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The real Latin American invasion


Paul Krugman points out some similarities between Donald Trump and various despots from Central Asian spinoffs of the Soviet system.   His points are all valid, but the column is an indirect reminder to me of a question I’ve been mulling over for awhile now: why has so comparatively little attention been given to the remarkable extent to which the Trump phenomenon appears to represent the development of a Norteamericano version of a classic Latin American caudillo?

It’s not as if this has escaped notice altogether:  This Foreign Affairs article from May does a nice job of locating Trump within a historical arc that features such figures as Antonio Lopez de Santa Anna,  Rafael Trujillo, Juan Peron, and, more recently, Carlos Menem, Alberto Fujimori, Hugo Chavez, and Rafael Correa, among many others.  Mexico’s greatest living essayist, Enrique Krauze, published this cautionary piece in Slate a few weeks before the election.

Nevertheless for every article pointing out the many ways in which Trump and Trumpism signal the emergence of a northern version of the classic caudillo, there must be dozens of pieces invoking various transatlantic figures and their associated political movements, from Mussolini and Berlusconi in Italy, to Putin and other post-Soviet figures, to You Know Who himself.

This, I think, is a reflection of the lamentable extent to which both elite and mainstream political discourse in the United States continues to basically ignore Latin America, even in situations in which the salience of Latin American history to the contemporary North American situation should be overwhelmingly obvious.

The classic Caudillo is a charismatic populist, who attacks the existing political and economic establishment with what might be called trans-ideological enthusiasm.  He claims that he and he alone has the ability to solve the nation’s problems, and to be the voice of the dispossessed.  He bullies his opponents, he persecutes any media who do not grovel before him, he boasts of his supposed sexual prowess, he has a narcissistic and therefore unquenchable thirst for public adulation, he is openly contemptuous of formal legal restraints, and he talks constantly of restoring the nation to its former grandeur.  To bolster his political base he uses the latest social media to speak as directly as possible to his followers, cutting out traditional forms of governmental and journalistic intermediation.  And he loves to make lots of absurd and expensive promises, often in the form of spectacularly ridiculous government projects, many of which are designed to keep out or expel contaminating and subversive foreign influences.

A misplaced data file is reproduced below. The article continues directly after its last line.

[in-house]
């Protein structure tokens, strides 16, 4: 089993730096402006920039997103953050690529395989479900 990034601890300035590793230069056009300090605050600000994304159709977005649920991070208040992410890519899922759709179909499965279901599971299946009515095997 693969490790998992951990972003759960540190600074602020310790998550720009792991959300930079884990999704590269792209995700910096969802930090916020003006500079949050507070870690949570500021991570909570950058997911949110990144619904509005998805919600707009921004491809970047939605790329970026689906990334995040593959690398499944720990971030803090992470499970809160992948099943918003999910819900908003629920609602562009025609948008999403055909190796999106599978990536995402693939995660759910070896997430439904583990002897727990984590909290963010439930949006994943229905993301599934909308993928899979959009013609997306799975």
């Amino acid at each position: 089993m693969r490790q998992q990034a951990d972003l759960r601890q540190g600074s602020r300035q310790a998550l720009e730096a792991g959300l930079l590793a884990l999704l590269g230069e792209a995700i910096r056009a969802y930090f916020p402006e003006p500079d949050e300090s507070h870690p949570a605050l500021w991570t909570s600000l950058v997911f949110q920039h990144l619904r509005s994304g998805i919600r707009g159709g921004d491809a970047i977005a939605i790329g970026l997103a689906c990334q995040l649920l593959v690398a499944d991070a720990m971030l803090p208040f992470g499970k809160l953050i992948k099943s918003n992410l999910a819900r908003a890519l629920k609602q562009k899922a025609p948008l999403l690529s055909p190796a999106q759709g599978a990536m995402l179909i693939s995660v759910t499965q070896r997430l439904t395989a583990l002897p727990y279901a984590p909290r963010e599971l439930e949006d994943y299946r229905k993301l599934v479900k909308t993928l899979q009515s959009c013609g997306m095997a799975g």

All of this raises the question of how Trump has managed to smuggle (unconsciously, no doubt, as the odds Trump knows what the word caudillo means are about as good as the chances of the Raiders winning the Super Bowl next month) this formerly Spanish-speaking strain of authoritarianism across the nation’s apparently poorly guarded ideological border.

I suspect the answer has to much to do with the extent that the United States economy is coming to resemble many a Latin American breeding ground for narcissistic despots.  In terms of relative levels of economic inequality, the U.S. now looks much more like Latin America than Europe, and the trend is only getting stronger.  As Omar Encarnacion notes:

In classic caudillista fashion, Trump has been quick to exploit the anger of those whose economic livelihoods have been upended by declining incomes, especially the white working class. He has bashed “the establishment” for neglecting “the little guy” and promised to bring back jobs outsourced to China and Mexico by forcing American companies such as Apple to produce their goods at home and by renegotiating international trade agreements. Trump has also displayed a penchant for demagoguery that few caudillos, past and present, could match. Central to Trump’s plan to “make America great again” is to build a wall from the Pacific Coast to the Gulf of Mexico that would keep “rapists, drug dealers, and criminals” from entering the United States; to impose a moratorium on Muslims entering the United States; to allow torture as a weapon in the fight against the Islamic State (ISIS); and to “open up” libel laws that would allow for the prosecution of journalists who criticize public figures such as himself. In pushing for these policies, Trump, like many caudillos, has capitalized upon his status as a political outsider. This status, Trump argues, best allows him to blow up the current political system and to replace it with something that would work for everyone, but especially for those feeling left behind.

Of course there are vast differences between the United States and the Latin American countries in which caudillismo has flourished, but if there’s anything the last year should have taught us is that banking on the supposed health and resilience of American political and cultural institutions is looking like an increasingly shaky bet.

All of which is to say that, especially now, it would benefit us all to pay much more attention to both the history and the present circumstances of our various southern neighbors.


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